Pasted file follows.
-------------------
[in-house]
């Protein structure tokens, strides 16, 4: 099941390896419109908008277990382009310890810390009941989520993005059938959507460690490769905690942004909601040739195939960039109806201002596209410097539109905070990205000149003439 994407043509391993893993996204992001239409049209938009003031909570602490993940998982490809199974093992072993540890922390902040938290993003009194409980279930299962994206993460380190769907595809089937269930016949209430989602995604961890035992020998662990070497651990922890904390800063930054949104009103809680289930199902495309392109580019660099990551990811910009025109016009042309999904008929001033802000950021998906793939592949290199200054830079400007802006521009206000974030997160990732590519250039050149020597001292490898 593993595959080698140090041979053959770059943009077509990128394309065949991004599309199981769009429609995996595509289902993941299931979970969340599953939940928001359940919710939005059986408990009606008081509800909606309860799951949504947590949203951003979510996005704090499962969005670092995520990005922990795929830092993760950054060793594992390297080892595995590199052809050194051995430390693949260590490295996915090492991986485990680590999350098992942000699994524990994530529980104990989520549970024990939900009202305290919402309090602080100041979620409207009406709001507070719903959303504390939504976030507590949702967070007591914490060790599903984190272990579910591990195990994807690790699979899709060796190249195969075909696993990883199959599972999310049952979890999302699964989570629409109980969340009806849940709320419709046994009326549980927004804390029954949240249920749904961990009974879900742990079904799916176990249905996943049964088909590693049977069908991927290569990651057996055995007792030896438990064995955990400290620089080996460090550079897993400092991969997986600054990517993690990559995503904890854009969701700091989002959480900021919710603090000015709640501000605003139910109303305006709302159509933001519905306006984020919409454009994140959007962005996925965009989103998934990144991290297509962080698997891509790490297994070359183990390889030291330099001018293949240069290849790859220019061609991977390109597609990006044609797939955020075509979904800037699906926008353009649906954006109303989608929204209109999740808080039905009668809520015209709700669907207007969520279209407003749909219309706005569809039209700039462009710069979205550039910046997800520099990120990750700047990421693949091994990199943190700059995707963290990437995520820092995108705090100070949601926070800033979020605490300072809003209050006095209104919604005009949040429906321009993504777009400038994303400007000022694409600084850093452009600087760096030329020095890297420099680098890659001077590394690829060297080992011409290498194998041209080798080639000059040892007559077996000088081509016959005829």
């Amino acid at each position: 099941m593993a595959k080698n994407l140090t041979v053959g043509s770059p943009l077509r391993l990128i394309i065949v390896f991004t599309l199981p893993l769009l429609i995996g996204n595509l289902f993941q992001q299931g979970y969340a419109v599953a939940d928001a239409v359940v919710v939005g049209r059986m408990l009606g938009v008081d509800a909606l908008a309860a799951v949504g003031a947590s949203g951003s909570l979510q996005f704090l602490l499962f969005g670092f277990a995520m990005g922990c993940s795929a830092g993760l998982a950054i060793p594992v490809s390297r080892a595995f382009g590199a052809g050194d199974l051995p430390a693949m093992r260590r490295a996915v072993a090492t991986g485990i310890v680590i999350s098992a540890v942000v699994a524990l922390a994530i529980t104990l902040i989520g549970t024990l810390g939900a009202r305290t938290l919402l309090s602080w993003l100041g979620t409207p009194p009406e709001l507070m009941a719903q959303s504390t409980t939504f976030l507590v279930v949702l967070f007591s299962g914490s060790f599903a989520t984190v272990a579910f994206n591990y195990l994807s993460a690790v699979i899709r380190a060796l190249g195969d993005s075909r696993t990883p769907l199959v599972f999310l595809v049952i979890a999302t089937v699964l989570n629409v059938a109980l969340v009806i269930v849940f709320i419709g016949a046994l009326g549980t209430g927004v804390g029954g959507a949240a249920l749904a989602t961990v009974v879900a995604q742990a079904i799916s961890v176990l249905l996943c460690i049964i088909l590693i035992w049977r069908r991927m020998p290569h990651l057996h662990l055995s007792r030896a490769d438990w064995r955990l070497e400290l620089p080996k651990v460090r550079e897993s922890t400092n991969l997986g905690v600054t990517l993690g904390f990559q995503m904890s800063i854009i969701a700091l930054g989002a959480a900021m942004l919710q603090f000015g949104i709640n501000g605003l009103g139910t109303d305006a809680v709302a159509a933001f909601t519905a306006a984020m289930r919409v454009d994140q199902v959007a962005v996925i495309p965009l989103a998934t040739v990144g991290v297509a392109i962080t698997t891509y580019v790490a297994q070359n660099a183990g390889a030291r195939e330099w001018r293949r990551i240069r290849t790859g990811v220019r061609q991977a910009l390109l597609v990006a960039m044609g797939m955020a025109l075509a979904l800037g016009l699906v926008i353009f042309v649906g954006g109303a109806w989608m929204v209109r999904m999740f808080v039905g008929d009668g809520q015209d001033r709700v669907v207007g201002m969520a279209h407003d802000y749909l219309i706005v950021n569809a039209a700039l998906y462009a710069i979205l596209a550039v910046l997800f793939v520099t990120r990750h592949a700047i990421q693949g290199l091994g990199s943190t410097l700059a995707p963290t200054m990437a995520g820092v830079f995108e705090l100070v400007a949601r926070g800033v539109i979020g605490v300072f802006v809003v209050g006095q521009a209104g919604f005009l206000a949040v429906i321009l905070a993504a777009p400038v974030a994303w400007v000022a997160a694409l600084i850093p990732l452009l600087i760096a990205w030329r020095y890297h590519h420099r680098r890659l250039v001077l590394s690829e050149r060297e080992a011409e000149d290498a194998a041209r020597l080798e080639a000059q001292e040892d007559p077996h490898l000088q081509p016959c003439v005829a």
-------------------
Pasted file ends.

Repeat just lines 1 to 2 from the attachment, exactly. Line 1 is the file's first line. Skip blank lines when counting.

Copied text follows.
[in-house]
């Protein structure tokens, strides 16, 4: 099941390896419109908008277990382009310890810390009941989520993005059938959507460690490769905690942004909601040739195939960039109806201002596209410097539109905070990205000149003439 994407043509391993893993996204992001239409049209938009003031909570602490993940998982490809199974093992072993540890922390902040938290993003009194409980279930299962994206993460380190769907595809089937269930016949209430989602995604961890035992020998662990070497651990922890904390800063930054949104009103809680289930199902495309392109580019660099990551990811910009025109016009042309999904008929001033802000950021998906793939592949290199200054830079400007802006521009206000974030997160990732590519250039050149020597001292490898 593993595959080698140090041979053959770059943009077509990128394309065949991004599309199981769009429609995996595509289902993941299931979970969340599953939940928001359940919710939005059986408990009606008081509800909606309860799951949504947590949203951003979510996005704090499962969005670092995520990005922990795929830092993760950054060793594992390297080892595995590199052809050194051995430390693949260590490295996915090492991986485990680590999350098992942000699994524990994530529980104990989520549970024990939900009202305290919402309090602080100041979620409207009406709001507070719903959303504390939504976030507590949702967070007591914490060790599903984190272990579910591990195990994807690790699979899709060796190249195969075909696993990883199959599972999310049952979890999302699964989570629409109980969340009806849940709320419709046994009326549980927004804390029954949240249920749904961990009974879900742990079904799916176990249905996943049964088909590693049977069908991927290569990651057996055995007792030896438990064995955990400290620089080996460090550079897993400092991969997986600054990517993690990559995503904890854009969701700091989002959480900021919710603090000015709640501000605003139910109303305006709302159509933001519905306006984020919409454009994140959007962005996925965009989103998934990144991290297509962080698997891509790490297994070359183990390889030291330099001018293949240069290849790859220019061609991977390109597609990006044609797939955020075509979904800037699906926008353009649906954006109303989608929204209109999740808080039905009668809520015209709700669907207007969520279209407003749909219309706005569809039209700039462009710069979205550039910046997800520099990120990750700047990421693949091994990199943190700059995707963290990437995520820092995108705090100070949601926070800033979020605490300072809003209050006095209104919604005009949040429906321009993504777009400038994303400007000022694409600084850093452009600087760096030329020095890297420099680098890659001077590394690829060297080992011409290498194998041209080798080639000059040892007559077996000088081509016959005829």